What happens if a human body is put in a deep fryer?
Short answer: That person will die a delicious, terrible death.
Long answer: Deep fryers work by the “Maillard reaction” (my-YAR reaction). It’s these chemical reactions that create the flavor compounds that make french fries and fried chicken taste so good. The fatty oil in the deep fryer reacts with sugars and proteins and breaks them down, so the effects of a deep fryer on a human will be similar to burning but without the charring and blackening.
Fortunately (or perhaps unfortunately) there are many known cases of deep fryer oil getting splashed on restaurant workers, so the medical literature is pretty complete on the topic. Since the operating temperature of most deep fryers is about 350 F (177 C) a body submerged in the deep fryer will be almost instantaneously covered in third degree burns. The longer the body is submerged the deeper the injuries will extend: first skin, then subcutaneous fat, and eventually muscle . After all, humans and animals are made of the same stuff – some skin, some meat, some bone, etc. You’re basically just cooking meat.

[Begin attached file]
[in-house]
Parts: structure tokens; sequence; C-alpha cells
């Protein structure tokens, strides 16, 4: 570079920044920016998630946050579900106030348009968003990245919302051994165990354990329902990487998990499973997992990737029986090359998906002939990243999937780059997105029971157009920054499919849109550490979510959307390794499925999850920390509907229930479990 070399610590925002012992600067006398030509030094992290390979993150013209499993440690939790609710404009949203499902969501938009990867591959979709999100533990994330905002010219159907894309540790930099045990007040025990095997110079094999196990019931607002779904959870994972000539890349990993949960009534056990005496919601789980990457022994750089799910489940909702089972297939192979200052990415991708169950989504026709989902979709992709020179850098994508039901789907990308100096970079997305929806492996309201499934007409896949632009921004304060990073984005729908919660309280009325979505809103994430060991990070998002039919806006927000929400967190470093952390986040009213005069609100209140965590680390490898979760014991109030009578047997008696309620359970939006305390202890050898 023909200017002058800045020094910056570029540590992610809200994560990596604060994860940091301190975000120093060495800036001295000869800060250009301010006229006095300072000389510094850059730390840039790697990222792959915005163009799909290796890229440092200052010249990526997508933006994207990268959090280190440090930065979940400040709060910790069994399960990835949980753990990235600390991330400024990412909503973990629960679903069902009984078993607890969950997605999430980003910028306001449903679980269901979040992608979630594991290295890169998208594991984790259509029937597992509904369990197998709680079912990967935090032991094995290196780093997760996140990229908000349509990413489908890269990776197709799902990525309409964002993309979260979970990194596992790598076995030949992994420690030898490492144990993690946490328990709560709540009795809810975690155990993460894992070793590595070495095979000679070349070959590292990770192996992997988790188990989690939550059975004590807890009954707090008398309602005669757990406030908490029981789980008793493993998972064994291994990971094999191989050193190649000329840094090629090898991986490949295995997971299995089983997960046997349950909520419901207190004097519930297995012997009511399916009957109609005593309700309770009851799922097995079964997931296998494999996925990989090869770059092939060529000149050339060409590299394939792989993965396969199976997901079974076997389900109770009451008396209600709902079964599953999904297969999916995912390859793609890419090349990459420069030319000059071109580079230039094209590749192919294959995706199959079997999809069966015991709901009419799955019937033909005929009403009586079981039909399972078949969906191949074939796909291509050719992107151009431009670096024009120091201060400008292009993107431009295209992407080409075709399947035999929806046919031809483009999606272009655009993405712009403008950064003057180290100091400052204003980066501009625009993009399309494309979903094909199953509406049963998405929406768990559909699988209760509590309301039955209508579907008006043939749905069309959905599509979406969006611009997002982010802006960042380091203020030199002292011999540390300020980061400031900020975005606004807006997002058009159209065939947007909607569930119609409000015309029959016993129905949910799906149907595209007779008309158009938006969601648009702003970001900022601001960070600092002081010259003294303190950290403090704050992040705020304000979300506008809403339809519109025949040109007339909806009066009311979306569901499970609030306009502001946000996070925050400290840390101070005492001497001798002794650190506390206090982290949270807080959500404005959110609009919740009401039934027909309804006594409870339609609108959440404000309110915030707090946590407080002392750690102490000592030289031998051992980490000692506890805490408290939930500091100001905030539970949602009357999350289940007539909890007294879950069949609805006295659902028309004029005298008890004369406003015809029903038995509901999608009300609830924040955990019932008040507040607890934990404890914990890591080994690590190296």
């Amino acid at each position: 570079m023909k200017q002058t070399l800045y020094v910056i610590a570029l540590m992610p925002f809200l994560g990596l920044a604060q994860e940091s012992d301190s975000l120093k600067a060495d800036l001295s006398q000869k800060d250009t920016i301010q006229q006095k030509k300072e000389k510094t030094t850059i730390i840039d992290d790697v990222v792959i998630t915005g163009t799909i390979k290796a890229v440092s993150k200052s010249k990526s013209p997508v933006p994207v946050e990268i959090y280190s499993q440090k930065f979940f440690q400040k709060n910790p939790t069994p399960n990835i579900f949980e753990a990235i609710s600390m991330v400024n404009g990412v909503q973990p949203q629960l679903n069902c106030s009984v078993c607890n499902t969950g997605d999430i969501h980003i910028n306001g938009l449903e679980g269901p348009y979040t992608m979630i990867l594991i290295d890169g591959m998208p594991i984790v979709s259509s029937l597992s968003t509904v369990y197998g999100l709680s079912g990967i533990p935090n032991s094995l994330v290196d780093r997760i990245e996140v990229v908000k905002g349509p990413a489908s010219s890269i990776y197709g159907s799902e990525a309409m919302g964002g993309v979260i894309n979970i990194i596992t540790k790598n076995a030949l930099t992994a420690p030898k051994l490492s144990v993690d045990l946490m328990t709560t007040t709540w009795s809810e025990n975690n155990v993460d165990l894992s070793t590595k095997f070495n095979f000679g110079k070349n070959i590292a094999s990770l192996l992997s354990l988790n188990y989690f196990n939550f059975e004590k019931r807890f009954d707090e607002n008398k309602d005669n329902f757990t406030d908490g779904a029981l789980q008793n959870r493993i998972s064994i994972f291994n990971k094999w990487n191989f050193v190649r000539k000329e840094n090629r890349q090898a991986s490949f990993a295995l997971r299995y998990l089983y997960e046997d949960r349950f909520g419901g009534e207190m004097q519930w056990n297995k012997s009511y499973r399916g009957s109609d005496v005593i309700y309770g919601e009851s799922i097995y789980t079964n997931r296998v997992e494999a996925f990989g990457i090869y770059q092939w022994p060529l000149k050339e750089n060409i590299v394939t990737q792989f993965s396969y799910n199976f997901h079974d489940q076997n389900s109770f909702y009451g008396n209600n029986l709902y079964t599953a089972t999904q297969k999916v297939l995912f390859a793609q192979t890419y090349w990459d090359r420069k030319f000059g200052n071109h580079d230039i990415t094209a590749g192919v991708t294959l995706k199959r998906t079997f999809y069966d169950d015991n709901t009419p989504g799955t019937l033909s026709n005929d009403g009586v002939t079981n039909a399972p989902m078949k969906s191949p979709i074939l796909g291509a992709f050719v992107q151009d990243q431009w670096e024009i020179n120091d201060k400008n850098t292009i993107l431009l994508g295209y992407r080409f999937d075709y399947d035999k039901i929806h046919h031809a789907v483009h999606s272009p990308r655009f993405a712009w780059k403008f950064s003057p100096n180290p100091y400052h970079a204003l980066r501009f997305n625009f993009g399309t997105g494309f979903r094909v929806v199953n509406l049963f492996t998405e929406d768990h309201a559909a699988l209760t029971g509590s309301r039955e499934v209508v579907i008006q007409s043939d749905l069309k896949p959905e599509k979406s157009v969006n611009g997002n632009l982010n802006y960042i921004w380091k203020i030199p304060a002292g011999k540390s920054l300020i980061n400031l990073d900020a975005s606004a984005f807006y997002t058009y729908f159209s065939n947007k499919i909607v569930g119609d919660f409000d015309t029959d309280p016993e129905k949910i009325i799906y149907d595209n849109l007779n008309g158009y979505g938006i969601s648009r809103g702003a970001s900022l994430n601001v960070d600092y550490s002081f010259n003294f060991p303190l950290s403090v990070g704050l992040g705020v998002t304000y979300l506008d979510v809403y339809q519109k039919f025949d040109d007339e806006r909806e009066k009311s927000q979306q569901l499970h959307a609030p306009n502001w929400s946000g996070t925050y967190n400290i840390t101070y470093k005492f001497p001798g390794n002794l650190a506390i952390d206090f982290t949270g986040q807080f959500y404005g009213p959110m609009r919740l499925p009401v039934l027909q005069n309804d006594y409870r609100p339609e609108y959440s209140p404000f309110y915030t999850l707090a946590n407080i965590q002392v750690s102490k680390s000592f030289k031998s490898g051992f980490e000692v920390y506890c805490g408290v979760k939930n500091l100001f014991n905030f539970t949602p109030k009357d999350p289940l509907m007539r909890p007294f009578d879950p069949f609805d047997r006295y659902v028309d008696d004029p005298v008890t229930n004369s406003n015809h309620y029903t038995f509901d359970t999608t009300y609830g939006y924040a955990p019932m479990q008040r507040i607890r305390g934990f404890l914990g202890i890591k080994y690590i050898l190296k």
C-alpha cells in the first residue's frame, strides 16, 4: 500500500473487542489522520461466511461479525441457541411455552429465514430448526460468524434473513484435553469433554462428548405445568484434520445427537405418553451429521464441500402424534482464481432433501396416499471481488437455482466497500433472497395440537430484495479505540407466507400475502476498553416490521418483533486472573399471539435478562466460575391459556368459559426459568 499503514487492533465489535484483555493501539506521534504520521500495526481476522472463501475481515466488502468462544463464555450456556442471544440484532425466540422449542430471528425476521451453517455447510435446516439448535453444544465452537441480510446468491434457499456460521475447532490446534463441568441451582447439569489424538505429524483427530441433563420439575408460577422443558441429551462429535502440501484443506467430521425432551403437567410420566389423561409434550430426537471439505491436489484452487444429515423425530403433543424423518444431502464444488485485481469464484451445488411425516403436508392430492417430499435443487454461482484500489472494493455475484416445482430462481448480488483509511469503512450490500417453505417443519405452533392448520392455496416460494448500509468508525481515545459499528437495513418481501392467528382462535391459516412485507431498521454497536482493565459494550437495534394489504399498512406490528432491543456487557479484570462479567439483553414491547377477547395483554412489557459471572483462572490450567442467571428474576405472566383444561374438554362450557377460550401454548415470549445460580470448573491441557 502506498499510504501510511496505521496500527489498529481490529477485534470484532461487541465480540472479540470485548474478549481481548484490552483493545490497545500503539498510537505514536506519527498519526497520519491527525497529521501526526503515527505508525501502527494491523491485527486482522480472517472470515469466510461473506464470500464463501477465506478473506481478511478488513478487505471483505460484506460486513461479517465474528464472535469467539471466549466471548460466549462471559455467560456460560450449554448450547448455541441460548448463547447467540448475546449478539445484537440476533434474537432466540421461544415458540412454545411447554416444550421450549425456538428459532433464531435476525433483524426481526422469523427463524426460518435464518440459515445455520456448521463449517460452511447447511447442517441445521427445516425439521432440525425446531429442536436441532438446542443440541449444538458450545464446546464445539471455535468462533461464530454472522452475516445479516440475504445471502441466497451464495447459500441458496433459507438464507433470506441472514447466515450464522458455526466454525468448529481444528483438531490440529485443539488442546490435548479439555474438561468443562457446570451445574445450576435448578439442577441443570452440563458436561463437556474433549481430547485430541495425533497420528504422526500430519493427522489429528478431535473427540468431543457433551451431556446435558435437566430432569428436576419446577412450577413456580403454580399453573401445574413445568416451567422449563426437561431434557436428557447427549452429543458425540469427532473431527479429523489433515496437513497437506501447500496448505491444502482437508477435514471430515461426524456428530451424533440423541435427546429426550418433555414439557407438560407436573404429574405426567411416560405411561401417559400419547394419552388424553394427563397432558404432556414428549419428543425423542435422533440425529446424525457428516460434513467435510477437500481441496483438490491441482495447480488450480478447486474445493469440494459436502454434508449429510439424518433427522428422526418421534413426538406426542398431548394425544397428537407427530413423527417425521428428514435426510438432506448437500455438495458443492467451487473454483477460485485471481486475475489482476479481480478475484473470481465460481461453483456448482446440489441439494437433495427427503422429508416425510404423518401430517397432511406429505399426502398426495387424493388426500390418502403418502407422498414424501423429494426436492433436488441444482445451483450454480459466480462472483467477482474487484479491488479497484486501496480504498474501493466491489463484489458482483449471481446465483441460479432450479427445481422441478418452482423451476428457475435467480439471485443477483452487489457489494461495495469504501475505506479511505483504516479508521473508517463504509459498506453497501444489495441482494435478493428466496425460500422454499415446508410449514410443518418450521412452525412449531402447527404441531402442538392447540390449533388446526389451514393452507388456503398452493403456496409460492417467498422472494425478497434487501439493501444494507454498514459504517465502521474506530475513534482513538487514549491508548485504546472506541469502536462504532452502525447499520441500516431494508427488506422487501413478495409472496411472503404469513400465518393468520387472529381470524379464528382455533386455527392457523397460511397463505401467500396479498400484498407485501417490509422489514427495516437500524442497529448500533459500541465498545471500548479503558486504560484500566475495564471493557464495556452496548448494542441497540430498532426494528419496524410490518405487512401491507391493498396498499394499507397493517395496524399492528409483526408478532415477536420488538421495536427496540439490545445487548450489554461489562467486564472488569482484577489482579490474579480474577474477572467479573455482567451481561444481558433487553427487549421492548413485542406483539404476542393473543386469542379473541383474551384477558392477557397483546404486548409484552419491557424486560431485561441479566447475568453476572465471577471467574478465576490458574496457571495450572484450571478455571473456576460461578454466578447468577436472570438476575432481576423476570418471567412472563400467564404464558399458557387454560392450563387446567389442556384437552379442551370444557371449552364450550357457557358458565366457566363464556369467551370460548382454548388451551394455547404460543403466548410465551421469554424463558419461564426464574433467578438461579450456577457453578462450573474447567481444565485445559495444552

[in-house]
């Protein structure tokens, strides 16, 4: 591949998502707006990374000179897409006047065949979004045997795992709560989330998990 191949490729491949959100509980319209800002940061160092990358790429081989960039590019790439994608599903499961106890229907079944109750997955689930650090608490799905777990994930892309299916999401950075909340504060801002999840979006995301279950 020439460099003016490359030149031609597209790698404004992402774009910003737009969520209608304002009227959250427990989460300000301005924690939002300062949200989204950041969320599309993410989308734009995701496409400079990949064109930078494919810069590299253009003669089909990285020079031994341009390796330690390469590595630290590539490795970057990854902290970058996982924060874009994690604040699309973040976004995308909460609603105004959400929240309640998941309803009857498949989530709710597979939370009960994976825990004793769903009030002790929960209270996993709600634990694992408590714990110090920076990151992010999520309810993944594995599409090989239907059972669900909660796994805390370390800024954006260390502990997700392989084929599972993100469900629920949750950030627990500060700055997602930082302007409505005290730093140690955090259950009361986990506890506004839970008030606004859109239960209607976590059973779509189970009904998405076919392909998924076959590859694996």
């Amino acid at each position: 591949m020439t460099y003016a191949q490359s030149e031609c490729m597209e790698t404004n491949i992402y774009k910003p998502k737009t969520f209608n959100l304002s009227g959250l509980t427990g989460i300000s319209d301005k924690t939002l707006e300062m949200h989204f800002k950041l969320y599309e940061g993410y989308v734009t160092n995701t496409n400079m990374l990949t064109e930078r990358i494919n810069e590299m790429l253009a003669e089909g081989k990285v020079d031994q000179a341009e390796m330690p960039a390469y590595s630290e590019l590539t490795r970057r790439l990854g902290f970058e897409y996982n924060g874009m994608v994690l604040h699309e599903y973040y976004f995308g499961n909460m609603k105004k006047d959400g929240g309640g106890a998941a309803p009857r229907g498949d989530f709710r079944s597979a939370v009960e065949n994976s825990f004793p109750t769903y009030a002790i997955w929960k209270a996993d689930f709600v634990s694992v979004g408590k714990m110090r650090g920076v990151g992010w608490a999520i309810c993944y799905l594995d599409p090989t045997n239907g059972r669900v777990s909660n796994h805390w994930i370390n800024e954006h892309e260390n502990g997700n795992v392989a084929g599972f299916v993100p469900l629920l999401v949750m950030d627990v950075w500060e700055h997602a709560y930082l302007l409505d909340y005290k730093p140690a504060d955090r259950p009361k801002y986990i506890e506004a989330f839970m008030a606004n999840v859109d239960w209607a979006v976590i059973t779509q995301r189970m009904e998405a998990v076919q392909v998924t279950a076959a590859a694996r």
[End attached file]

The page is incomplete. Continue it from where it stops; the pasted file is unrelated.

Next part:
Burns have always horrified me because of the extent of the damage. Following any other injury the skin can grow back because the adjacent skin and subdermal tissue is intact. In a burn, that’s not the case – you need to do a graft because everything is destroyed. When I was taught first aid the instructor described burns as ‘amputation by fire.’ That stuck with me.
As a final thought, I’m reminded of a quote. “Why calculate what you can measure?” I know what you’re thinking, and I assure you I’m not about to suggest deep frying a person. That’s probably at least three different kinds of illegal. Instead, try a substitute. Fresh meat from the deli section at your local grocery store is often very good for simulating human flesh in experiments. For example, it’s how some people do ballistics testing for different ammunition. With Thanksgiving coming up, perhaps you’d like to try deep frying a turkey? Be a scientist! Watch the meat change texture and temperature, and take some notes and a few pictures. Just remember – safety first.
image credit: Wikimedia Commons
asked by Ruby J. (age 9)
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